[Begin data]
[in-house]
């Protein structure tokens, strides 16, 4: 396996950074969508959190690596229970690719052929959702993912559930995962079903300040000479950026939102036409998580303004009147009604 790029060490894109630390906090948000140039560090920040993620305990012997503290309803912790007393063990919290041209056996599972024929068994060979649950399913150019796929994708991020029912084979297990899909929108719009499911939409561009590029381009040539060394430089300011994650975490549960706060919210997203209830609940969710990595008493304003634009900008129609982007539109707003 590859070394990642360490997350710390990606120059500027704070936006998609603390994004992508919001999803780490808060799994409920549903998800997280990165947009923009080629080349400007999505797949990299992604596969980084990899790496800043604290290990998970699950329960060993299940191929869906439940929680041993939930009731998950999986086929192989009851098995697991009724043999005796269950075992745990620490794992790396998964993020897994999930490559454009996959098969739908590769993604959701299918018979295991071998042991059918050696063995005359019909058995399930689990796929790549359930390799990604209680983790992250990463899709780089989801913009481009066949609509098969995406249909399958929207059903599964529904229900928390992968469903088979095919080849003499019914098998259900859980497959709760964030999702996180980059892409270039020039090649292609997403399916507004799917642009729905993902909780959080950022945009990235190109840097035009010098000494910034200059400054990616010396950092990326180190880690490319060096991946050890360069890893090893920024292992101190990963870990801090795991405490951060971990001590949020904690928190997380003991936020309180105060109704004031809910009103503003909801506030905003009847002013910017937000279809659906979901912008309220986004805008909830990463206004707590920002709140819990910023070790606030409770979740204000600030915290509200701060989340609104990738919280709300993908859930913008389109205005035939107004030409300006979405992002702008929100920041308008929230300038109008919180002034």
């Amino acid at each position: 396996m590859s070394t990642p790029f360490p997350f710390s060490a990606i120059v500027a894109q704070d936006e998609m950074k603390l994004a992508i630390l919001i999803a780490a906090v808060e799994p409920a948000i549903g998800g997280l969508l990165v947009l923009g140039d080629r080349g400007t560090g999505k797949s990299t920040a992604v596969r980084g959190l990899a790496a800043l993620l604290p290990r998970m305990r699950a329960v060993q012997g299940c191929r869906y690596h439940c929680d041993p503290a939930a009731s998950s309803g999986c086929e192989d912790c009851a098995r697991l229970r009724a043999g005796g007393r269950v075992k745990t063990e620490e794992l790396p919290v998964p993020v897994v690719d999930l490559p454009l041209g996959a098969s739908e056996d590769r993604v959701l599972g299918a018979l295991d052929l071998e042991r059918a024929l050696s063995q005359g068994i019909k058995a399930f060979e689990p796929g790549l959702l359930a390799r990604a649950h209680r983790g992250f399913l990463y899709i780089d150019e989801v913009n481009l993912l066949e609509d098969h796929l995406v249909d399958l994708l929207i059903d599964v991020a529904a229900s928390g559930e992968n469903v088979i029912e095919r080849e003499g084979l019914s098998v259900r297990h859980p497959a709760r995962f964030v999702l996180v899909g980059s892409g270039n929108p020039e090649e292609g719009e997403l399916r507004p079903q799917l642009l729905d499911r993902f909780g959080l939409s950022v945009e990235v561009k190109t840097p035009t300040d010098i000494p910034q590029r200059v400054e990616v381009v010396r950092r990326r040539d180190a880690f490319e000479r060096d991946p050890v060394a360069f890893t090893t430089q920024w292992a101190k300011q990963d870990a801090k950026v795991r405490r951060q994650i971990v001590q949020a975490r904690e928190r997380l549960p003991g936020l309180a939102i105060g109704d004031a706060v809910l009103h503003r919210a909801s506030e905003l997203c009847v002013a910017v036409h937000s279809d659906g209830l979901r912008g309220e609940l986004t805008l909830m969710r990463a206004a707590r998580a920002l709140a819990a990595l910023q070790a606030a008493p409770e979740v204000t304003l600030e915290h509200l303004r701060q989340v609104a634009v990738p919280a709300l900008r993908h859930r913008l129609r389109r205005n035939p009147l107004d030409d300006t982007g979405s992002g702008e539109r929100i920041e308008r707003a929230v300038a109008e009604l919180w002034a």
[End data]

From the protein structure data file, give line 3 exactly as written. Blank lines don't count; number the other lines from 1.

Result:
């Amino acid at each position: 396996m590859s070394t990642p790029f360490p997350f710390s060490a990606i120059v500027a894109q704070d936006e998609m950074k603390l994004a992508i630390l919001i999803a780490a906090v808060e799994p409920a948000i549903g998800g997280l969508l990165v947009l923009g140039d080629r080349g400007t560090g999505k797949s990299t920040a992604v596969r980084g959190l990899a790496a800043l993620l604290p290990r998970m305990r699950a329960v060993q012997g299940c191929r869906y690596h439940c929680d041993p503290a939930a009731s998950s309803g999986c086929e192989d912790c009851a098995r697991l229970r009724a043999g005796g007393r269950v075992k745990t063990e620490e794992l790396p919290v998964p993020v897994v690719d999930l490559p454009l041209g996959a098969s739908e056996d590769r993604v959701l599972g299918a018979l295991d052929l071998e042991r059918a024929l050696s063995q005359g068994i019909k058995a399930f060979e689990p796929g790549l959702l359930a390799r990604a649950h209680r983790g992250f399913l990463y899709i780089d150019e989801v913009n481009l993912l066949e609509d098969h796929l995406v249909d399958l994708l929207i059903d599964v991020a529904a229900s928390g559930e992968n469903v088979i029912e095919r080849e003499g084979l019914s098998v259900r297990h859980p497959a709760r995962f964030v999702l996180v899909g980059s892409g270039n929108p020039e090649e292609g719009e997403l399916r507004p079903q799917l642009l729905d499911r993902f909780g959080l939409s950022v945009e990235v561009k190109t840097p035009t300040d010098i000494p910034q590029r200059v400054e990616v381009v010396r950092r990326r040539d180190a880690f490319e000479r060096d991946p050890v060394a360069f890893t090893t430089q920024w292992a101190k300011q990963d870990a801090k950026v795991r405490r951060q994650i971990v001590q949020a975490r904690e928190r997380l549960p003991g936020l309180a939102i105060g109704d004031a706060v809910l009103h503003r919210a909801s506030e905003l997203c009847v002013a910017v036409h937000s279809d659906g209830l979901r912008g309220e609940l986004t805008l909830m969710r990463a206004a707590r998580a920002l709140a819990a990595l910023q070790a606030a008493p409770e979740v204000t304003l600030e915290h509200l303004r701060q989340v609104a634009v990738p919280a709300l900008r993908h859930r913008l129609r389109r205005n035939p009147l107004d030409d300006t982007g979405s992002g702008e539109r929100i920041e308008r707003a929230v300038a109008e009604l919180w002034a």